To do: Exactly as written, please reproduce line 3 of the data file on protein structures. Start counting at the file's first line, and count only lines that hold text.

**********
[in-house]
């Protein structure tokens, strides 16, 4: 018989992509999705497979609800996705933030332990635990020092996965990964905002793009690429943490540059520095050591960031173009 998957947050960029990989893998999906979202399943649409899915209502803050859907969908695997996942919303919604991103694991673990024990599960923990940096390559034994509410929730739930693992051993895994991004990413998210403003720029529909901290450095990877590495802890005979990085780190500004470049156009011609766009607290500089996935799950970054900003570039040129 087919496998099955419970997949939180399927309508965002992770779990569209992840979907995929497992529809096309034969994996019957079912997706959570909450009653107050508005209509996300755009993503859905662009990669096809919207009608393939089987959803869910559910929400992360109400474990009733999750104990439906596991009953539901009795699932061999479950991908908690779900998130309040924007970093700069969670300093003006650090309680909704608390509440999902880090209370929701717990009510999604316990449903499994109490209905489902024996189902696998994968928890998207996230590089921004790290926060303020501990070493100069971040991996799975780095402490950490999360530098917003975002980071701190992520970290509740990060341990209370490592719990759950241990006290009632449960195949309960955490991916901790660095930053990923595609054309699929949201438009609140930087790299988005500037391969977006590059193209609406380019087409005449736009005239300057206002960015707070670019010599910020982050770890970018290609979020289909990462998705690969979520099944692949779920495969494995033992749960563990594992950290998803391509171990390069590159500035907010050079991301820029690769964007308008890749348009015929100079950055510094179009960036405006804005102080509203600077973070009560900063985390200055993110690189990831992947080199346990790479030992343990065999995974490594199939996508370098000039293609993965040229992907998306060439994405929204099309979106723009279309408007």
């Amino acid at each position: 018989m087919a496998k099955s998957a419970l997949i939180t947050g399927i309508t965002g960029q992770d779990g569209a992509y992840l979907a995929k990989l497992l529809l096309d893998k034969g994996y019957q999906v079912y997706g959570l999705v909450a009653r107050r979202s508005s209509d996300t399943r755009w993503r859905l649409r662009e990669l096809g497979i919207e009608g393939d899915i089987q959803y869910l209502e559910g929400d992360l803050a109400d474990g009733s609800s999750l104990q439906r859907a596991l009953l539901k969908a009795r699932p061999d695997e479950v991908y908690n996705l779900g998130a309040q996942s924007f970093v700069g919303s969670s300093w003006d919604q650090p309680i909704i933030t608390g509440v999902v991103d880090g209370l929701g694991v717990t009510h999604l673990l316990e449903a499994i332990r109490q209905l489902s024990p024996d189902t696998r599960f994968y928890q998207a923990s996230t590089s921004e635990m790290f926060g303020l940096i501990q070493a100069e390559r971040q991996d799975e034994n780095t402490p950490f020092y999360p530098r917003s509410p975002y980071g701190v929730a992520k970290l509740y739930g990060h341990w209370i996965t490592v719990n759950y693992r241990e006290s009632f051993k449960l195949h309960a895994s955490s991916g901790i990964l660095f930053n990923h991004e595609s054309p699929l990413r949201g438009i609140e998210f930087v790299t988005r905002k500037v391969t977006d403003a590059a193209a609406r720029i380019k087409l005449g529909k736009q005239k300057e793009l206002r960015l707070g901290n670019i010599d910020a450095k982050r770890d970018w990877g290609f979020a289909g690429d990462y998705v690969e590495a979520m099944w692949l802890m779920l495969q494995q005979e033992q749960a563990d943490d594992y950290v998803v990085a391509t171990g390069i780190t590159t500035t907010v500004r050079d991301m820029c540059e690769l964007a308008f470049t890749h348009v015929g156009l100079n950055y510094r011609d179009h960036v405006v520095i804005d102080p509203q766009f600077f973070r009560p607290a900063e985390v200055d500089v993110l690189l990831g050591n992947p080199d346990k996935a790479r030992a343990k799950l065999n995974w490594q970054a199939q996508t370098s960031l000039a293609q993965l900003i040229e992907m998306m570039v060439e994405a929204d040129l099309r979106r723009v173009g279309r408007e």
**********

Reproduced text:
């Amino acid at each position: 018989m087919a496998k099955s998957a419970l997949i939180t947050g399927i309508t965002g960029q992770d779990g569209a992509y992840l979907a995929k990989l497992l529809l096309d893998k034969g994996y019957q999906v079912y997706g959570l999705v909450a009653r107050r979202s508005s209509d996300t399943r755009w993503r859905l649409r662009e990669l096809g497979i919207e009608g393939d899915i089987q959803y869910l209502e559910g929400d992360l803050a109400d474990g009733s609800s999750l104990q439906r859907a596991l009953l539901k969908a009795r699932p061999d695997e479950v991908y908690n996705l779900g998130a309040q996942s924007f970093v700069g919303s969670s300093w003006d919604q650090p309680i909704i933030t608390g509440v999902v991103d880090g209370l929701g694991v717990t009510h999604l673990l316990e449903a499994i332990r109490q209905l489902s024990p024996d189902t696998r599960f994968y928890q998207a923990s996230t590089s921004e635990m790290f926060g303020l940096i501990q070493a100069e390559r971040q991996d799975e034994n780095t402490p950490f020092y999360p530098r917003s509410p975002y980071g701190v929730a992520k970290l509740y739930g990060h341990w209370i996965t490592v719990n759950y693992r241990e006290s009632f051993k449960l195949h309960a895994s955490s991916g901790i990964l660095f930053n990923h991004e595609s054309p699929l990413r949201g438009i609140e998210f930087v790299t988005r905002k500037v391969t977006d403003a590059a193209a609406r720029i380019k087409l005449g529909k736009q005239k300057e793009l206002r960015l707070g901290n670019i010599d910020a450095k982050r770890d970018w990877g290609f979020a289909g690429d990462y998705v690969e590495a979520m099944w692949l802890m779920l495969q494995q005979e033992q749960a563990d943490d594992y950290v998803v990085a391509t171990g390069i780190t590159t500035t907010v500004r050079d991301m820029c540059e690769l964007a308008f470049t890749h348009v015929g156009l100079n950055y510094r011609d179009h960036v405006v520095i804005d102080p509203q766009f600077f973070r009560p607290a900063e985390v200055d500089v993110l690189l990831g050591n992947p080199d346990k996935a790479r030992a343990k799950l065999n995974w490594q970054a199939q996508t370098s960031l000039a293609q993965l900003i040229e992907m998306m570039v060439e994405a929204d040129l099309r979106r723009v173009g279309r408007e």